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Thursday, August 27, 2015

U.K. Immigration Reaches Record Level

Now you know why Mohammed is the most popular boys name in England and Wales.

(Read the entire article)

This is want the Brit's got in return for allowing them into the country.


LONDON—Immigration flows to the U.K. reached a record level during the year ended in March, amid a surge in new arrivals from other European countries as well as from further afield. 

The number of people arriving in Britain exceeded the number leaving by 330,000 for the 12 months through March, according to official data released Thursday. The majority of those arriving came to work or study.

The figures come at a time of heightened unease over immigration in Britain and the wider European Union, which is struggling to cope with one of the largest waves of migration in decades. Hundreds of thousands of people have fled conflict in countries, such as Iraq and Syria, to seek refuge in Europe, and thousands more have arrived from the Middle East, Africa and further afield seeking work and a better life.

A "better life" translates into destroying the lives of the people who live in the European countries they immigrate to. The guise is migration... the goal is colonization.

The U.K. has seen an increase in the numbers of those seeking asylum. The figures released Thursday showed a 10% increase in the number of asylum applications for the year ended in June to 25,771. Still, that level remains well below the peak Britain saw in 2002 of more than 80,000.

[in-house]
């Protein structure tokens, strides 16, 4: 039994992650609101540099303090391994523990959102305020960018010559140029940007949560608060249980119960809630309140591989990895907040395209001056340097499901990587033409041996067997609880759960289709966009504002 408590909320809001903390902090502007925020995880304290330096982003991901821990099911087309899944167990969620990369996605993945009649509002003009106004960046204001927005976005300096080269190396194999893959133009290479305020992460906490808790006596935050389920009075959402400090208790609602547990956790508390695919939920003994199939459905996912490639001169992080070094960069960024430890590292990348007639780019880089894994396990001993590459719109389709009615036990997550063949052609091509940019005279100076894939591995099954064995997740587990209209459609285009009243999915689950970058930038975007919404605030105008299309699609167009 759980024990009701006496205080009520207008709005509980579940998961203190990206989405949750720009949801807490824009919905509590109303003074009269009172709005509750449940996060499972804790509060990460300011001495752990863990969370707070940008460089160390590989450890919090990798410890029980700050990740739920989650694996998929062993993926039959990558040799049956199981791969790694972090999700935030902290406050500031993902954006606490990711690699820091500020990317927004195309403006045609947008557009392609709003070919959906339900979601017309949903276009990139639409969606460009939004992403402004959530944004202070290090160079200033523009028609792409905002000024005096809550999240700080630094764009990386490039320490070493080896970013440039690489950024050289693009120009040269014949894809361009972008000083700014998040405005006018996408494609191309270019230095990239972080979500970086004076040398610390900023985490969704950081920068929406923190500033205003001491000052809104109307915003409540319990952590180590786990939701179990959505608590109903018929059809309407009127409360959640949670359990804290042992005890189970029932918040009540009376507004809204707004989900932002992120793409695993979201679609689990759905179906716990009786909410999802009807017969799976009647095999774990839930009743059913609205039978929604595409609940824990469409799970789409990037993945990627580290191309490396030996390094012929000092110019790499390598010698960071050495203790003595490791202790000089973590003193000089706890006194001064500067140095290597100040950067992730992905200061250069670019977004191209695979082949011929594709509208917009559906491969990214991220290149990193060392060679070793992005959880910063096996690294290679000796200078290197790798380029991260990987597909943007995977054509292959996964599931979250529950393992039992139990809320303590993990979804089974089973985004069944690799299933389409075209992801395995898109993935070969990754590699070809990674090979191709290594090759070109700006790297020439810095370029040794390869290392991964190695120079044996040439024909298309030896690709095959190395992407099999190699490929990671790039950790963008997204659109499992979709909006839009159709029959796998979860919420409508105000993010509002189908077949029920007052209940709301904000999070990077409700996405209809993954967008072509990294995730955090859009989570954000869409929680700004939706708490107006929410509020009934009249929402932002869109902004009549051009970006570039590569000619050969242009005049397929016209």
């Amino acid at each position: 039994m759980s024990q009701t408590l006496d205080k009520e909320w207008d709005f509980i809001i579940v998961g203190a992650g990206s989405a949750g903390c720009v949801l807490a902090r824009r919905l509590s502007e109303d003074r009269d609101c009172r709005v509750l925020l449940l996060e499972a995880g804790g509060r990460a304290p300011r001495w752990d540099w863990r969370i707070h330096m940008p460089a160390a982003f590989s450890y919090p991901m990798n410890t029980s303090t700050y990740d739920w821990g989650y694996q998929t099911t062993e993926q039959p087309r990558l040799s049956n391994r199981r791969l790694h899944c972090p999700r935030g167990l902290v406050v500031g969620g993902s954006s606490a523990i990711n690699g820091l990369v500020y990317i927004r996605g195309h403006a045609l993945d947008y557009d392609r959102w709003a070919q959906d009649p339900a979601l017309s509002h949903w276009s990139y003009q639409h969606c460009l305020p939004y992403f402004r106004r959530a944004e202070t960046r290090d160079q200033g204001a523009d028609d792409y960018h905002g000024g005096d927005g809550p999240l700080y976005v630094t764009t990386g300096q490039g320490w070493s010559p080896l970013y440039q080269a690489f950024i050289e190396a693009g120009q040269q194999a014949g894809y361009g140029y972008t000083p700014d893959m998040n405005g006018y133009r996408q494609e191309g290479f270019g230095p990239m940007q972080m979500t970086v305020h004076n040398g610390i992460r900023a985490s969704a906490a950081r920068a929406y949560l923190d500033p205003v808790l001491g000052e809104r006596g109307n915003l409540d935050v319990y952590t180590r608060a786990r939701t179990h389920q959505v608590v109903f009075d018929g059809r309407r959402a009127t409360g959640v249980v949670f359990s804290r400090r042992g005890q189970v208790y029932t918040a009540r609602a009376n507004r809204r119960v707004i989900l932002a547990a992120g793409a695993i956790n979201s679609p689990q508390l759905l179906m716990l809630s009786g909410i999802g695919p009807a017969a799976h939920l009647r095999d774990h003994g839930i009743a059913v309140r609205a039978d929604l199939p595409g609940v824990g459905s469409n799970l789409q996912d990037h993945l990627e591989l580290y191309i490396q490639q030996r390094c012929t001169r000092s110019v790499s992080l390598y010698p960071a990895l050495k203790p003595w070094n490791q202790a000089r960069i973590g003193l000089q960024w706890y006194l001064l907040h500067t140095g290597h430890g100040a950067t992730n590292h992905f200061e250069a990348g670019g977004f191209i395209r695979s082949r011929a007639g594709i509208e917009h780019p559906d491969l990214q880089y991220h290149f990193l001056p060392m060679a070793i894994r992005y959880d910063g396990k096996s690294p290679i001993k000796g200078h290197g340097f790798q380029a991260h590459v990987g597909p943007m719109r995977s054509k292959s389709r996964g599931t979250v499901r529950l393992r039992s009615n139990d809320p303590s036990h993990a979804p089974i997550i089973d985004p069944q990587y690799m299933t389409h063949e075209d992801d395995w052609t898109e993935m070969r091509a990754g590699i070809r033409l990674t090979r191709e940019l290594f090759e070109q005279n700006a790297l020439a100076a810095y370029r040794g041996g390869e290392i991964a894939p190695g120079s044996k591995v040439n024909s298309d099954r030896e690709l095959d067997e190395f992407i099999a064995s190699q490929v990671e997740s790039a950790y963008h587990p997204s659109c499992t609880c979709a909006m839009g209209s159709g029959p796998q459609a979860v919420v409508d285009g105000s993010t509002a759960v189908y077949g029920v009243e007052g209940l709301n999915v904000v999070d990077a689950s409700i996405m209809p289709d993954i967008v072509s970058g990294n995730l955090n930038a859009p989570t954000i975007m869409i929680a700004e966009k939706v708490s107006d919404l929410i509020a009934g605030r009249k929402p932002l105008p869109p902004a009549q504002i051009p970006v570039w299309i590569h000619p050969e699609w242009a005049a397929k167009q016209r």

The latest figures show a large increase in net migration by other EU citizens to the U.K., up 53,000 to 183,000 for the year ended in March.

Those figures are likely to fan debate in Britain about its continued membership of the EU.

U.K. Prime Minister David Cameron <> has made immigration a central part of a pledge to reshape the U.K.’s ties with the EU. He and his governing Conservative Party were elected for a second term in office in May on a platform that included a promise to renegotiate Britain’s relationship with the EU and hold a referendum by the end of 2017 on whether the U.K. should exit.

The prime minister has said he wants Britain to stay in the EU, the largest market for British goods and services, but only under new terms. Among his demands is limiting the numbers of European citizens moving to Britain, but that has prompted some in Europe to warn Mr. Cameron that the principle of free movement of people and labor within the EU is nonnegotiable.

Mr. Cameron has long promised to reduce migration flows to the U.K. to below 100,000, a pledge he has acknowledged he has failed to meet.


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